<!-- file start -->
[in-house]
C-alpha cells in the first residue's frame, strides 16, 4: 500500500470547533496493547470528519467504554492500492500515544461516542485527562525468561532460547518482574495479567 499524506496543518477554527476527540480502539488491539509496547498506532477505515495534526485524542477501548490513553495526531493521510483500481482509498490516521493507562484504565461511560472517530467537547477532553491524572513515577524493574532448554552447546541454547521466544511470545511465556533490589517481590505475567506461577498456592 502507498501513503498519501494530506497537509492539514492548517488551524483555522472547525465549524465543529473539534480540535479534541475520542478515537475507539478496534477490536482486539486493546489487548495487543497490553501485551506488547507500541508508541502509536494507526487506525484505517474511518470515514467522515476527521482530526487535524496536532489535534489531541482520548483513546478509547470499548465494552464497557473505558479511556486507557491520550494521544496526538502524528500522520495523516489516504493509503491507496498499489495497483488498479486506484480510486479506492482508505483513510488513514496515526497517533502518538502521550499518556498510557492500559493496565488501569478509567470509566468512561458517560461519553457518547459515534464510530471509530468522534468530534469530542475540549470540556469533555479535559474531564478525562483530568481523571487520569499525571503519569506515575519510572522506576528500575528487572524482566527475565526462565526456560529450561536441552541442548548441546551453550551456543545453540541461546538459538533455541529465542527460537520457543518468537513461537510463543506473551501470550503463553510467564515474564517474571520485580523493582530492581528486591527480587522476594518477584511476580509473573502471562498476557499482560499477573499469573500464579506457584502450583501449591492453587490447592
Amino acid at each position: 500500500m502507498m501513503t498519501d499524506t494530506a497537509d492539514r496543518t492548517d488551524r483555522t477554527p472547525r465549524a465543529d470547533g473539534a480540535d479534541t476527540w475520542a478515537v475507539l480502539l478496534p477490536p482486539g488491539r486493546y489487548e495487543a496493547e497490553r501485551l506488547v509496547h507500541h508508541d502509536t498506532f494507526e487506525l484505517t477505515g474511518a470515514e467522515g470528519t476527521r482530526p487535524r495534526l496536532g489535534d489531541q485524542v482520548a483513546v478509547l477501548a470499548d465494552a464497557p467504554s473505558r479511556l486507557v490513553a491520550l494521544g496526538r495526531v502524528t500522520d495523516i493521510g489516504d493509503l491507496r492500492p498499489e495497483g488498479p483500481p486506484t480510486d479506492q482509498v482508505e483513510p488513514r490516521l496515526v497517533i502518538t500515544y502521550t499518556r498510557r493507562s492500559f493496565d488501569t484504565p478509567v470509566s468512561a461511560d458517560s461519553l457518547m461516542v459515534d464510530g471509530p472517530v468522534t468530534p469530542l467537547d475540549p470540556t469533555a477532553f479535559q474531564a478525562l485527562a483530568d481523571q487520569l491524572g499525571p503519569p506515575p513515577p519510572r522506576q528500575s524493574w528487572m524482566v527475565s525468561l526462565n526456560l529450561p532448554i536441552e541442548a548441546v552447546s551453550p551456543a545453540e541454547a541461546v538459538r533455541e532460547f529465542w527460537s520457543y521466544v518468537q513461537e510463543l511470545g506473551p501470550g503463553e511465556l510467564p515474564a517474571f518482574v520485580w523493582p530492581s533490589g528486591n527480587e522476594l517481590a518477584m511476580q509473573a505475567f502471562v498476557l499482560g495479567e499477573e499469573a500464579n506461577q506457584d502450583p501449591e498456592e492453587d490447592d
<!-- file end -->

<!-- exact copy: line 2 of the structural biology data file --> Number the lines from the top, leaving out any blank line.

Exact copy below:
C-alpha cells in the first residue's frame, strides 16, 4: 500500500470547533496493547470528519467504554492500492500515544461516542485527562525468561532460547518482574495479567 499524506496543518477554527476527540480502539488491539509496547498506532477505515495534526485524542477501548490513553495526531493521510483500481482509498490516521493507562484504565461511560472517530467537547477532553491524572513515577524493574532448554552447546541454547521466544511470545511465556533490589517481590505475567506461577498456592 502507498501513503498519501494530506497537509492539514492548517488551524483555522472547525465549524465543529473539534480540535479534541475520542478515537475507539478496534477490536482486539486493546489487548495487543497490553501485551506488547507500541508508541502509536494507526487506525484505517474511518470515514467522515476527521482530526487535524496536532489535534489531541482520548483513546478509547470499548465494552464497557473505558479511556486507557491520550494521544496526538502524528500522520495523516489516504493509503491507496498499489495497483488498479486506484480510486479506492482508505483513510488513514496515526497517533502518538502521550499518556498510557492500559493496565488501569478509567470509566468512561458517560461519553457518547459515534464510530471509530468522534468530534469530542475540549470540556469533555479535559474531564478525562483530568481523571487520569499525571503519569506515575519510572522506576528500575528487572524482566527475565526462565526456560529450561536441552541442548548441546551453550551456543545453540541461546538459538533455541529465542527460537520457543518468537513461537510463543506473551501470550503463553510467564515474564517474571520485580523493582530492581528486591527480587522476594518477584511476580509473573502471562498476557499482560499477573499469573500464579506457584502450583501449591492453587490447592